Sponsored Content: Fighting Cancer. Together.

Sponsored Content: Fighting Cancer. Together.

The following was submitted to QP Briefing by James Scongack, Chair of Canadian Nuclear Isotope Council and Executive Vice President, Corporate Affairs & Operational Services, Bruce Power

The Canadian Cancer Society predicts half of Canadians will be diagnosed with cancer at some point during their lifetime.

Unfortunately, most people will feel cancer’s impact directly, or through a loved one, friend or someone close to us in the community. We all want to do everything we can to better detect and beat cancer, and, thanks to the leadership role of Canada, we are making progress. In fact, Canada’s overall cancer survival rate has increased from about 25 per cent in the 1940s to 60 per cent today. We can keep the flight up against cancer using new technology to improve survival rates. Our fight against cancer is ongoing and it requires us all to play a part and fight this terrible disease on many levels.

Strategic investments and innovations have led to better prevention, enhanced screening, earlier diagnosis, more targeted treatments, and, ultimately, fewer cancer cases and deaths. Many forms of modern cancer diagnosis and treatment depend on nuclear isotopes produced right here in Canada. In fact, over 10,000 hospitals worldwide use nuclear isotopes in medicine, and about 90 per cent of the procedures are for diagnosis. I have also looked at isotopes as the ‘heat seeking missile” in the fight against cancer that plays a big part in detecting and fighting this disease.

Nuclear isotopes are an important part of Canada’s innovation agenda, and, beyond medicine, the nuclear sector contributes to a wide range of other scientific and economic activities, including energy, human health and safety, material testing, food safety, and even space exploration.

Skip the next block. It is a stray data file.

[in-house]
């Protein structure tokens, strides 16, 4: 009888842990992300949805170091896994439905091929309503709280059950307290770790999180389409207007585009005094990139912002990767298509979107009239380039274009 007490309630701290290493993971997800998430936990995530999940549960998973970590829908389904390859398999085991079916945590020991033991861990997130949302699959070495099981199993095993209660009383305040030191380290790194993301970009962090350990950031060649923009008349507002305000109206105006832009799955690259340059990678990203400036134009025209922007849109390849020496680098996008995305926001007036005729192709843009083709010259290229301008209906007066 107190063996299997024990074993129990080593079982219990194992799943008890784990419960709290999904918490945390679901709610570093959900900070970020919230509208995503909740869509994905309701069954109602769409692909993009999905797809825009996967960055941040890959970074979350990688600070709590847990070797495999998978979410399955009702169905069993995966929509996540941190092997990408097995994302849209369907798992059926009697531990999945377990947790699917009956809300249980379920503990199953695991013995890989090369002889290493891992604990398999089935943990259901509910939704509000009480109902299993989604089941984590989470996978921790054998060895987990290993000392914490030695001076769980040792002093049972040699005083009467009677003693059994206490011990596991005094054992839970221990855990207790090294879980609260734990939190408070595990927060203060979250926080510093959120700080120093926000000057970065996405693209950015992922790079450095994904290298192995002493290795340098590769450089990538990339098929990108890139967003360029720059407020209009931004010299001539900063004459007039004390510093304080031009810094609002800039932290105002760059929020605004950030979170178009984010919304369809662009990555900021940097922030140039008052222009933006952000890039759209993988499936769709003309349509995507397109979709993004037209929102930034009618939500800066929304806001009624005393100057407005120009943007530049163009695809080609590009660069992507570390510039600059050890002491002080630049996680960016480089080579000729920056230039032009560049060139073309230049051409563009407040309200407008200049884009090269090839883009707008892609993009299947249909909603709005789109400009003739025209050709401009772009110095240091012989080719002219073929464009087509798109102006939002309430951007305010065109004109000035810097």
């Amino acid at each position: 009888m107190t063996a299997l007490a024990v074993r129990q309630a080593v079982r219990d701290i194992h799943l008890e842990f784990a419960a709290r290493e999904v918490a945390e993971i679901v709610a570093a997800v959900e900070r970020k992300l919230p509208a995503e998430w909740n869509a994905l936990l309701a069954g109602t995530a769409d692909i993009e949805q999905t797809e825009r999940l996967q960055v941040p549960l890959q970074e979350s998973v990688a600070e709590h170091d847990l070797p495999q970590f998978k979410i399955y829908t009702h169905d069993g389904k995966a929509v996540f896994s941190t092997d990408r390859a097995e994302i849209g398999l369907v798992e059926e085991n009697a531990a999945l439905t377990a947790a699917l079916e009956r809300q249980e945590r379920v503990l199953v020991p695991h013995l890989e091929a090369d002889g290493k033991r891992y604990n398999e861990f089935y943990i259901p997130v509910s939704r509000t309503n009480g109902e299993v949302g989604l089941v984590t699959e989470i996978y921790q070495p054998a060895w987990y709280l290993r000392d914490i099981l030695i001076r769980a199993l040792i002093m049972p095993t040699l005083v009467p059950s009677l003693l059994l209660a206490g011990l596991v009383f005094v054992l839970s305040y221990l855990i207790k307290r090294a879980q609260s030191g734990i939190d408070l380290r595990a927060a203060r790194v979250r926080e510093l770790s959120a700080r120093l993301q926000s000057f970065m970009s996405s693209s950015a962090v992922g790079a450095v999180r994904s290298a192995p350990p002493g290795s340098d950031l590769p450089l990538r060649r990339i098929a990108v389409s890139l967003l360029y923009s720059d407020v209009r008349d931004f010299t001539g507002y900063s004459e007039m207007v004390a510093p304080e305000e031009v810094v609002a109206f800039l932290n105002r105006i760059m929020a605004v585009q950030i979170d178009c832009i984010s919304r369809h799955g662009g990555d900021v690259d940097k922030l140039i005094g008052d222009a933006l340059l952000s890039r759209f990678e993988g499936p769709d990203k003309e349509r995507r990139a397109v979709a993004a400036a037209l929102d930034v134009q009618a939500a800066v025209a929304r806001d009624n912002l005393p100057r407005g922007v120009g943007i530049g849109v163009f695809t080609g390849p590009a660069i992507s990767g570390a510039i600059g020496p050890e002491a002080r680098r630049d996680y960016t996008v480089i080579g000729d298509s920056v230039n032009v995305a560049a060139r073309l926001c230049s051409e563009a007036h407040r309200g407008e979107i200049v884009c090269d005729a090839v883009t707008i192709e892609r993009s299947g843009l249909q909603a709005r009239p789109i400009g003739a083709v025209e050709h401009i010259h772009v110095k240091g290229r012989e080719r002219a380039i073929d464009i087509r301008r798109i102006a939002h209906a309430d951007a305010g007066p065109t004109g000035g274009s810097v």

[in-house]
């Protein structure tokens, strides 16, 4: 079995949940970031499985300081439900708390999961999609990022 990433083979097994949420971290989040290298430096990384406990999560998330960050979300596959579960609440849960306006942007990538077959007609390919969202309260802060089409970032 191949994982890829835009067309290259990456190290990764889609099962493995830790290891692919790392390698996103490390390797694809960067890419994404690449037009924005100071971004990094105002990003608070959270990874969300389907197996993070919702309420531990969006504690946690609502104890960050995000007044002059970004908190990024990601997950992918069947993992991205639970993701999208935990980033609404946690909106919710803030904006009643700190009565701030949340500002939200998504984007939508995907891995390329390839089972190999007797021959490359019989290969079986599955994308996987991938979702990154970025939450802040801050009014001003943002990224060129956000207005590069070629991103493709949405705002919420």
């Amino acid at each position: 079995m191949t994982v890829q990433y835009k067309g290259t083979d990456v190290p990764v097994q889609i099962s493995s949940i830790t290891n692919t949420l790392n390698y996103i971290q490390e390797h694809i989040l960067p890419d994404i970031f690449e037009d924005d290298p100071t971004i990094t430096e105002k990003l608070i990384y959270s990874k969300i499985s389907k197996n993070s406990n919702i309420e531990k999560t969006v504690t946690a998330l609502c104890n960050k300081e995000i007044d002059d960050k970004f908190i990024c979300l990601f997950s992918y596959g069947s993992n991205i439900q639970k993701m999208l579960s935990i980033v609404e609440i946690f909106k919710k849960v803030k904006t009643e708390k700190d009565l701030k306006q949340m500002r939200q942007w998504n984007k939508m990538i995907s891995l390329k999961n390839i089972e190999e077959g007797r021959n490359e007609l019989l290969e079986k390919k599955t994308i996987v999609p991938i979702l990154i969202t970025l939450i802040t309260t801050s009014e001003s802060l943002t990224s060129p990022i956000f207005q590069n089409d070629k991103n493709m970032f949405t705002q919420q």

What many Canadians don’t realize is the pioneering role our country has played in this field of fighting cancer. The work done by Canadian scientists helped pave the way for today’s cancer treatment around the globe, saving millions of lives and positioning Canada as a world leader in nuclear medicine. A significant percentage of the world’s nuclear isotopes have traditionally come from Canada’s NRU reactor, which reached its end of operational life in March 2018. Since its closure, alternative avenues for isotope production has been provided by nuclear power reactors such as Bruce Power and Pickering in Ontario, research reactors in universities like McMaster, and other smaller-scale isotope producing options like cyclotrons, which have filled some of the gap created by the NRU’s closing.

That’s why a coalition of Canadian science, health care and nuclear sector organizations have launched an organization called the Canadian Nuclear Isotope Council (CNIC), to ensure Canada remains a world leader in the production of life-saving isotopes by raising awareness and supporting long-term policies at the domestic and international level. Nearly 30 leading organizations from Canada and around the world have joined the Council, and this strong team will put forward collective solutions to maintain Canada’s leadership position on the global isotope stage.

Canada’s isotope innovations continue to serve as a model for leadership, using science to find solutions to real world challenges. As we celebrate the contributions of innovative Canadian nuclear technology, we are confident we will continue to build on a better tomorrow and a stronger Canada for all of us. We must also pay tribute to the specialists, doctors, caregivers and numerous organizations, which are on the frontlines of the fight against cancer. We owe it to them, and the people they help every day, to continue to be at the forefront of areas such as isotope development and availability.

We have made great progress together in the fight against cancer, and there’s more that we can do. Together, it’s a challenge we will meet.

Learn more at www.CanadianIsotopes.ca, and feel free to contact me at james.scongack@brucepower.com or on Twitter @jscongack.

 

Alexandria Shannon

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